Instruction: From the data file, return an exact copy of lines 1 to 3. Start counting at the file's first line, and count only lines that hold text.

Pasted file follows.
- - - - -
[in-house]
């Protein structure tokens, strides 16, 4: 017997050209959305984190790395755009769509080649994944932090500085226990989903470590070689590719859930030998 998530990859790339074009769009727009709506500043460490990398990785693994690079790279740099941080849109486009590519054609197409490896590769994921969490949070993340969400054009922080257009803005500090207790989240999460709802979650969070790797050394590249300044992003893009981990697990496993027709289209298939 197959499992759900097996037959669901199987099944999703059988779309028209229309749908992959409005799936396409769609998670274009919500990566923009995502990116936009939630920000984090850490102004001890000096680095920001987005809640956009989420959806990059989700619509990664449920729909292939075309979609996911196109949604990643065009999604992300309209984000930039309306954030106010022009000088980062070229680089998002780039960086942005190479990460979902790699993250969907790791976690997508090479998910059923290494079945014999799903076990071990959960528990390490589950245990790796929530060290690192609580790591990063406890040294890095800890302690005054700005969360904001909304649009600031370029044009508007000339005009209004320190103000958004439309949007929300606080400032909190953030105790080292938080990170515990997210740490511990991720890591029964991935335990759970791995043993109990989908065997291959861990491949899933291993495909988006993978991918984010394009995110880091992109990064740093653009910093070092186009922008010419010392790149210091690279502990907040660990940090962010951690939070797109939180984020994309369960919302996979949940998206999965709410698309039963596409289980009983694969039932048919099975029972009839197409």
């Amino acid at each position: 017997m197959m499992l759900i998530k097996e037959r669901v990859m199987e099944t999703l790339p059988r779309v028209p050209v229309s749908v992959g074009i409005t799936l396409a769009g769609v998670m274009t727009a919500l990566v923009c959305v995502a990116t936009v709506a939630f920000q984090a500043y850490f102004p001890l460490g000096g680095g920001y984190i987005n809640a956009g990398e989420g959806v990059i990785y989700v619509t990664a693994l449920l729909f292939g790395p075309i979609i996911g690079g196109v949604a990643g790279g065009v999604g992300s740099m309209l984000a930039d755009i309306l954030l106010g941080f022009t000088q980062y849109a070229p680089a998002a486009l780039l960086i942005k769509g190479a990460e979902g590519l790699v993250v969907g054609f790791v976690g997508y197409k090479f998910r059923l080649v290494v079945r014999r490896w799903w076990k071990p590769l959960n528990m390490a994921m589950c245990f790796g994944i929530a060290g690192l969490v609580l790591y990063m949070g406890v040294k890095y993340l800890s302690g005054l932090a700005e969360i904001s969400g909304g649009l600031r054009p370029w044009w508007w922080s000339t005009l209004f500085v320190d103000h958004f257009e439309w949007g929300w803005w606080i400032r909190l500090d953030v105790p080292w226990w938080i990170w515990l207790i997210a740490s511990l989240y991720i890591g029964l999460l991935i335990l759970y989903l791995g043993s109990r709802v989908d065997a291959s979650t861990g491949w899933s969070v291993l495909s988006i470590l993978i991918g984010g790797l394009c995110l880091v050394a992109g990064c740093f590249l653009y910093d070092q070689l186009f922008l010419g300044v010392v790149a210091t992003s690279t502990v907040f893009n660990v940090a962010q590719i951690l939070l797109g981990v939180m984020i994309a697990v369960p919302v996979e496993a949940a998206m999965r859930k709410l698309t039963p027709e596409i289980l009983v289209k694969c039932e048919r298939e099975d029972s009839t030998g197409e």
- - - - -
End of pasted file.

[in-house]
């Protein structure tokens, strides 16, 4: 017997050209959305984190790395755009769509080649994944932090500085226990989903470590070689590719859930030998 998530990859790339074009769009727009709506500043460490990398990785693994690079790279740099941080849109486009590519054609197409490896590769994921969490949070993340969400054009922080257009803005500090207790989240999460709802979650969070790797050394590249300044992003893009981990697990496993027709289209298939 197959499992759900097996037959669901199987099944999703059988779309028209229309749908992959409005799936396409769609998670274009919500990566923009995502990116936009939630920000984090850490102004001890000096680095920001987005809640956009989420959806990059989700619509990664449920729909292939075309979609996911196109949604990643065009999604992300309209984000930039309306954030106010022009000088980062070229680089998002780039960086942005190479990460979902790699993250969907790791976690997508090479998910059923290494079945014999799903076990071990959960528990390490589950245990790796929530060290690192609580790591990063406890040294890095800890302690005054700005969360904001909304649009600031370029044009508007000339005009209004320190103000958004439309949007929300606080400032909190953030105790080292938080990170515990997210740490511990991720890591029964991935335990759970791995043993109990989908065997291959861990491949899933291993495909988006993978991918984010394009995110880091992109990064740093653009910093070092186009922008010419010392790149210091690279502990907040660990940090962010951690939070797109939180984020994309369960919302996979949940998206999965709410698309039963596409289980009983694969039932048919099975029972009839197409």
């Amino acid at each position: 017997m197959m499992l759900i998530k097996e037959r669901v990859m199987e099944t999703l790339p059988r779309v028209p050209v229309s749908v992959g074009i409005t799936l396409a769009g769609v998670m274009t727009a919500l990566v923009c959305v995502a990116t936009v709506a939630f920000q984090a500043y850490f102004p001890l460490g000096g680095g920001y984190i987005n809640a956009g990398e989420g959806v990059i990785y989700v619509t990664a693994l449920l729909f292939g790395p075309i979609i996911g690079g196109v949604a990643g790279g065009v999604g992300s740099m309209l984000a930039d755009i309306l954030l106010g941080f022009t000088q980062y849109a070229p680089a998002a486009l780039l960086i942005k769509g190479a990460e979902g590519l790699v993250v969907g054609f790791v976690g997508y197409k090479f998910r059923l080649v290494v079945r014999r490896w799903w076990k071990p590769l959960n528990m390490a994921m589950c245990f790796g994944i929530a060290g690192l969490v609580l790591y990063m949070g406890v040294k890095y993340l800890s302690g005054l932090a700005e969360i904001s969400g909304g649009l600031r054009p370029w044009w508007w922080s000339t005009l209004f500085v320190d103000h958004f257009e439309w949007g929300w803005w606080i400032r909190l500090d953030v105790p080292w226990w938080i990170w515990l207790i997210a740490s511990l989240y991720i890591g029964l999460l991935i335990l759970y989903l791995g043993s109990r709802v989908d065997a291959s979650t861990g491949w899933s969070v291993l495909s988006i470590l993978i991918g984010g790797l394009c995110l880091v050394a992109g990064c740093f590249l653009y910093d070092q070689l186009f922008l010419g300044v010392v790149a210091t992003s690279t502990v907040f893009n660990v940090a962010q590719i951690l939070l797109g981990v939180m984020i994309a697990v369960p919302v996979e496993a949940a998206m999965r859930k709410l698309t039963p027709e596409i289980l009983v289209k694969c039932e048919r298939e099975d029972s009839t030998g197409e």